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Distributor options

All possible, remember, I was out of the game for a decade, so my input must be filtered through the lens of 10 years of change, and memory failure. That being said, if one were going to buy a TFI anyways, I would get the LMR one still. I will be buying one for an 88 that l am resurrecting, so maybe l'll have more to share if it melts in 3 months.
1987 TC - Goldie - Gone but not forgotten
1988 TC - Blue/Blue 5MT Check-off car, trying to save...
Sold the Coupe (hated it), Crushed the 85.5 (rust).

I have chased weird TFI Ignition issues for some time now, and generally agree with the advice this forum. for reference, I currently have a new production Motorcraft TFI installed (with the part number embossed in the cover).

I have learned that because the age of my car, and the fact that the engine, trans, and wiring have passed through 3 cars, the ignition module is generally not at fault, but is usually with the wiring between the module and the EEC.

1) the aluminum foil shielding breaks down with heat/age, and can be disrupted by the spark plug wire voltage, usually more apparent in distributor mounted modules.  this happened to me twice with store bought aluminum foil, until i broke down and did the repair with copper tape

2)the ignition ground that actually fires the coil may be poor- enough to fire the coil, but the transistor(s) in the module cant handle the increased [resistance?] and will eventually overheat.  I observed this once i remote mounted the TFI, idling in the driveway i would see periods where the oversized heatsink was unreasonably hot to the touch, leading to PIP dropping out (observed on a scope). letting cool and poking at the wiring harnesses would "fix" the problem (no more hot heat sink, no more PIP loss). Ignition ground passes through the EEC, so it makes sense to clean and inspect the computer grounds, and EEC connector in the car as well.  I will note that i was not able to reliably recreate this fault, but have since not encountered it in my drive. alternatively, you may be able to add a dedicated ground in parallel if you suspect this problem and see if that makes an improvement.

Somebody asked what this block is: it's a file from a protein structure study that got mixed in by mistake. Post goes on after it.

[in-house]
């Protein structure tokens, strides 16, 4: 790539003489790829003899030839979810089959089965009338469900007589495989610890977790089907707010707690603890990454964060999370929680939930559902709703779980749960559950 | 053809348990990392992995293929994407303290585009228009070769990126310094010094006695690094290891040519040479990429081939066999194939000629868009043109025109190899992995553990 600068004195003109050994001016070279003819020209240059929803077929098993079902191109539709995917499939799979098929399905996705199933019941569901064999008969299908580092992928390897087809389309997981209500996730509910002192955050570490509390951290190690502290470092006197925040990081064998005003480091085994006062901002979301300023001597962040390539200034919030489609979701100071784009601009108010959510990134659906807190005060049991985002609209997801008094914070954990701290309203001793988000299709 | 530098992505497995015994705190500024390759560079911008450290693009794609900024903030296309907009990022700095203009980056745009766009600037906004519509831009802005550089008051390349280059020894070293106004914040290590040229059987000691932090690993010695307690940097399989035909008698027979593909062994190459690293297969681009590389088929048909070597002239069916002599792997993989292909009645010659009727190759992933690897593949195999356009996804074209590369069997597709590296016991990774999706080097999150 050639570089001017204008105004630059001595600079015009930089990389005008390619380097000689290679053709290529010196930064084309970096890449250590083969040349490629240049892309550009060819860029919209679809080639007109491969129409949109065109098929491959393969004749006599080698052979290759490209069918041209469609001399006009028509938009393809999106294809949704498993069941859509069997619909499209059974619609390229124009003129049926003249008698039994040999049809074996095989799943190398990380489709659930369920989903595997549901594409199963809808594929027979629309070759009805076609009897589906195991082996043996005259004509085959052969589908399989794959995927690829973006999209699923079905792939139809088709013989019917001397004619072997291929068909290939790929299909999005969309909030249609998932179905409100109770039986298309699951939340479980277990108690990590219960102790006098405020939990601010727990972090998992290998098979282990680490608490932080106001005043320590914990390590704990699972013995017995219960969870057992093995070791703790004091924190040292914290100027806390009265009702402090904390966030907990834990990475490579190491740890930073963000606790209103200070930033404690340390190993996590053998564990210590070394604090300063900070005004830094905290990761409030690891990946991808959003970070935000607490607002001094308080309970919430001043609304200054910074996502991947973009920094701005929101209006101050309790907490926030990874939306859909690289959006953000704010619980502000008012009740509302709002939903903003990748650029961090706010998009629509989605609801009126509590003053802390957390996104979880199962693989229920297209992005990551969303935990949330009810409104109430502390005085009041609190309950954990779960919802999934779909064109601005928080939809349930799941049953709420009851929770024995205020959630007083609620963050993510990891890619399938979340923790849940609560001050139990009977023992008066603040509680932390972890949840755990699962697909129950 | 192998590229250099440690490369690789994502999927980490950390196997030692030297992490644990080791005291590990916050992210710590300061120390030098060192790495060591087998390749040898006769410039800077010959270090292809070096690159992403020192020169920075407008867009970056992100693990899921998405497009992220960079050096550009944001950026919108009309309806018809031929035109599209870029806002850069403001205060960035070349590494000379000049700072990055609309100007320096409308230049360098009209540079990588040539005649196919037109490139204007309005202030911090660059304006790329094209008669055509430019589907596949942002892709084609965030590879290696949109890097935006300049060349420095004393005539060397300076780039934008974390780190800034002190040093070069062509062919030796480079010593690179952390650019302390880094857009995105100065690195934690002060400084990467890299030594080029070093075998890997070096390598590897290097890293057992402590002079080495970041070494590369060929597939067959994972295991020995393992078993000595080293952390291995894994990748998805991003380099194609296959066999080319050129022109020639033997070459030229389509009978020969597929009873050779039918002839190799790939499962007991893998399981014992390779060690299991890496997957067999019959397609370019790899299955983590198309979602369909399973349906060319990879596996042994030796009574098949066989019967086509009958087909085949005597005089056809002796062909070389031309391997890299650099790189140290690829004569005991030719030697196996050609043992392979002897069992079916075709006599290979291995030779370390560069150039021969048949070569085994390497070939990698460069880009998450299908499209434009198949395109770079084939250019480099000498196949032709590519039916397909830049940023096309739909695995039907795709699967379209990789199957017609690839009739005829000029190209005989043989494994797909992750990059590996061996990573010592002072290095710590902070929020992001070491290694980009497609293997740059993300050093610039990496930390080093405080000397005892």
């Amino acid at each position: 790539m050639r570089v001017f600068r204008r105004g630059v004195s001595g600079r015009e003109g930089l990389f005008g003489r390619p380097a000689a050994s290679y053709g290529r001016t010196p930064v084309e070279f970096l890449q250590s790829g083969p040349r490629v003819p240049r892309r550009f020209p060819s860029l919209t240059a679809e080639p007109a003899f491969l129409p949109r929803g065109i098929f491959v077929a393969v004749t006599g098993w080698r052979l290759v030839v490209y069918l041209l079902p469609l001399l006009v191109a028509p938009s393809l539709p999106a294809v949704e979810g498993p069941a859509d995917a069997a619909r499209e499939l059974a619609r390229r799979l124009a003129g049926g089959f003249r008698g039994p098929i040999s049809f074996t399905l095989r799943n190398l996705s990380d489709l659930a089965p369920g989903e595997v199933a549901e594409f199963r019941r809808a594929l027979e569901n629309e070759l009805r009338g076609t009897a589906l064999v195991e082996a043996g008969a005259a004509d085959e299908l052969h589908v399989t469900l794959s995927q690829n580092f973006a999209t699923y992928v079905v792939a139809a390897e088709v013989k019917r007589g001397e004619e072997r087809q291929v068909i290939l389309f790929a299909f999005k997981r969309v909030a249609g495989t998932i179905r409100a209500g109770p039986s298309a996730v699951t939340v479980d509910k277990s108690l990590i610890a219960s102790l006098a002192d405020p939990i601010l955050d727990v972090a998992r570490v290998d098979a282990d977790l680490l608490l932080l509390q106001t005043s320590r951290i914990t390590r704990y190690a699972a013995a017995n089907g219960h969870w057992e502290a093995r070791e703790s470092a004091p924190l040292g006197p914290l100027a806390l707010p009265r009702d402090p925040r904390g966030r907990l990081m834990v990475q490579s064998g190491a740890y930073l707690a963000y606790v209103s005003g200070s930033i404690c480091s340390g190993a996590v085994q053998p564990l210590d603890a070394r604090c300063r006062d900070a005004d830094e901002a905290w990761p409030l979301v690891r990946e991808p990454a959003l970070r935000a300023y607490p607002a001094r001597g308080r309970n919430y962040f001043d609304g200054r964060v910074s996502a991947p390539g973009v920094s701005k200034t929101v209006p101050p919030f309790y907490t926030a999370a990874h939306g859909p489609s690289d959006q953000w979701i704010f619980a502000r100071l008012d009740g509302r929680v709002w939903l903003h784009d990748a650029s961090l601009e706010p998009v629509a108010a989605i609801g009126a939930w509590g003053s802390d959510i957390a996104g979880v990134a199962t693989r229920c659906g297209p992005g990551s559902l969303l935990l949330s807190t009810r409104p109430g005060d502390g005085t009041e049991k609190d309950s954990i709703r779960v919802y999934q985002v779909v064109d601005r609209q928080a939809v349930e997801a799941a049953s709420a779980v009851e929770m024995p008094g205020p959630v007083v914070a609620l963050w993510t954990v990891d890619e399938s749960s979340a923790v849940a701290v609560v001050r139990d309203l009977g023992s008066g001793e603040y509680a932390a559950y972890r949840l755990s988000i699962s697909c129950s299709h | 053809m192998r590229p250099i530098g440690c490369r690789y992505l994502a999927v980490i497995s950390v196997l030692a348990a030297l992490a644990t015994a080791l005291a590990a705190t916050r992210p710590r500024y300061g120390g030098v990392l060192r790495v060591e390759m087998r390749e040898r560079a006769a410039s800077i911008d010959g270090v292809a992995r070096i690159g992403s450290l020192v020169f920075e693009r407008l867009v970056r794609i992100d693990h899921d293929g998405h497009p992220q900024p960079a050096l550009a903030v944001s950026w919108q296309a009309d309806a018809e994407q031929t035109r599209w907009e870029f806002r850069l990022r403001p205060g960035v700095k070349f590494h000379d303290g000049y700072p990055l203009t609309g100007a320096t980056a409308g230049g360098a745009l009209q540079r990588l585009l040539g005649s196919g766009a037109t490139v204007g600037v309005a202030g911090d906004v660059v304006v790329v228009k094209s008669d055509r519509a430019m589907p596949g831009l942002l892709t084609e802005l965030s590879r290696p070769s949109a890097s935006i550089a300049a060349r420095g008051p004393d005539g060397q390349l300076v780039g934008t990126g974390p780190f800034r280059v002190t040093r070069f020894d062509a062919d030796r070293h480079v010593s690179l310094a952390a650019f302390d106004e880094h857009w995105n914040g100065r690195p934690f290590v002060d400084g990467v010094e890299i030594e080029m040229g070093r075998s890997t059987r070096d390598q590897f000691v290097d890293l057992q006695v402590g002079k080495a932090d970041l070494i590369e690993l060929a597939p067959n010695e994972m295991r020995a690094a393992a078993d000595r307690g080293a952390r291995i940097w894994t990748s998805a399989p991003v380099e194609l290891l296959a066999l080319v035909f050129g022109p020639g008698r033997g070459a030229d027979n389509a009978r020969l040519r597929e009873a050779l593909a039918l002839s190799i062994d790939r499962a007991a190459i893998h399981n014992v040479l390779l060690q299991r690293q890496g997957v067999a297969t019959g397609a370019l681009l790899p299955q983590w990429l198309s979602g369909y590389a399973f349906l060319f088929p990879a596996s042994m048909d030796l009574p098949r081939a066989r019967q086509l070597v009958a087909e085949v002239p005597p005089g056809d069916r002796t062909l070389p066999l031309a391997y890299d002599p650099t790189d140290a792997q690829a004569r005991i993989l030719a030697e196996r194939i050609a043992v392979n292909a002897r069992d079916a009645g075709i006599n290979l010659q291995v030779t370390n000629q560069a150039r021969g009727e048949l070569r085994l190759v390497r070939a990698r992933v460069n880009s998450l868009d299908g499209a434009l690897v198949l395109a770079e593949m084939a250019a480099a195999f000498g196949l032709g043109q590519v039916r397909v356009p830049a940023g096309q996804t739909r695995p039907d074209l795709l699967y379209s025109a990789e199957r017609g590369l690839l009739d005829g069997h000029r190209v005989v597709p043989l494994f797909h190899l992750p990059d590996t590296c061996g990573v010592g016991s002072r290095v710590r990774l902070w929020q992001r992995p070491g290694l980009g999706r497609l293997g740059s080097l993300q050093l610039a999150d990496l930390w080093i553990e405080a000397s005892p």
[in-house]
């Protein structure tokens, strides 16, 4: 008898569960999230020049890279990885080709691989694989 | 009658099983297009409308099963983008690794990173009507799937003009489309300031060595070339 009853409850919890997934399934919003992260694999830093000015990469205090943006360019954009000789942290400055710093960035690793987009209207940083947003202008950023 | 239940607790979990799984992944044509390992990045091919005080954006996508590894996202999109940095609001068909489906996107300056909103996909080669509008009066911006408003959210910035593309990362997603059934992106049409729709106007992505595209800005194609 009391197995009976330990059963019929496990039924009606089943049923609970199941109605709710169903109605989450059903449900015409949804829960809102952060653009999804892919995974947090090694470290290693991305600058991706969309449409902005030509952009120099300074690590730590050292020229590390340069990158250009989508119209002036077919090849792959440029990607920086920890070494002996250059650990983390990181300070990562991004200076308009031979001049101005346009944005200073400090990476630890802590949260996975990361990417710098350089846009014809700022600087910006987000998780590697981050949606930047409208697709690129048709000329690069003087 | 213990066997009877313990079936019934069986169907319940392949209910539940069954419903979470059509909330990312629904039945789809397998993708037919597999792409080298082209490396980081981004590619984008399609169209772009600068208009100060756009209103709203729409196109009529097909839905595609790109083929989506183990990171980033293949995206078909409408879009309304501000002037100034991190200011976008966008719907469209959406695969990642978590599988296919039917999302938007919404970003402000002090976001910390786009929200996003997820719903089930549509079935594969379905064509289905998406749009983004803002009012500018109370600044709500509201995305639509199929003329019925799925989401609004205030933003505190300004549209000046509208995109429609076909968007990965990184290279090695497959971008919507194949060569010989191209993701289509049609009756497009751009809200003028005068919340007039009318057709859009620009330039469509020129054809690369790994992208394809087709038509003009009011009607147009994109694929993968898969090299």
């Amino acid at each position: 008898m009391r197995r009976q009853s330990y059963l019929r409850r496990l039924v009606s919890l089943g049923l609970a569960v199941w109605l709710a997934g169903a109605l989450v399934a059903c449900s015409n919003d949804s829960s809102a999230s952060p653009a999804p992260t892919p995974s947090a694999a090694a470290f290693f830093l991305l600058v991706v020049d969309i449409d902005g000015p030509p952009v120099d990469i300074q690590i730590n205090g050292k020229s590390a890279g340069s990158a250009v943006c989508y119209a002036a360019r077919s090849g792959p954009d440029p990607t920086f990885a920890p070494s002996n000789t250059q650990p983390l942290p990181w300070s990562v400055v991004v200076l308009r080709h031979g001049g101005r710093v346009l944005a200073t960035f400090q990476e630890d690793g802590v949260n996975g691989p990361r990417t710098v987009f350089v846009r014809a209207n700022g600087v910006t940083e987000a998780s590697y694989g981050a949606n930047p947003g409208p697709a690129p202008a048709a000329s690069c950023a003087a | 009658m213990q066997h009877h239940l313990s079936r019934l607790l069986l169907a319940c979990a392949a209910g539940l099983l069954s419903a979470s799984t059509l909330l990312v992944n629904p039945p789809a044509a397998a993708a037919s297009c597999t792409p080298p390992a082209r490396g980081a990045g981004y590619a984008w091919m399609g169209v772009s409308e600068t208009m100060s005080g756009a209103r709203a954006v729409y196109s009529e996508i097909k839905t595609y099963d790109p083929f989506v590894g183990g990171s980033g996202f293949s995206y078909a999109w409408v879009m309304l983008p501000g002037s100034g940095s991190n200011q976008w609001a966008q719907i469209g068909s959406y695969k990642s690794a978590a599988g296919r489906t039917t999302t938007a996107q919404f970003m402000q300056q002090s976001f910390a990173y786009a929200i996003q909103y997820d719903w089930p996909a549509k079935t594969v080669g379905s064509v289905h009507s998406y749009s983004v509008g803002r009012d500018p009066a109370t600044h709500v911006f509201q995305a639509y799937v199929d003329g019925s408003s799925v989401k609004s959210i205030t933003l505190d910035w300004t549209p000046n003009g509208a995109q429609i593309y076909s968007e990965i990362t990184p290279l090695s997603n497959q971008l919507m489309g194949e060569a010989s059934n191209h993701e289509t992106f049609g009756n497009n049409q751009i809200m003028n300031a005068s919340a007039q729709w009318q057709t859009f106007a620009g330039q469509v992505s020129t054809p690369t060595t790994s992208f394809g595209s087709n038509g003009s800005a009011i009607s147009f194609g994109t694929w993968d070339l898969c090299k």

PS, if you are doing any sort of harness repairs, avoid using adhesive backed electrical tape, use the self clinging type, if you have to go back and redo any work, it is a much cleaner alternative.
1969 Mach I Mustang
1985 GT T-Top:
LA3, T3, Walbro 255, Stinger FMIC, RR Cam w/Esslinger adj. sproket

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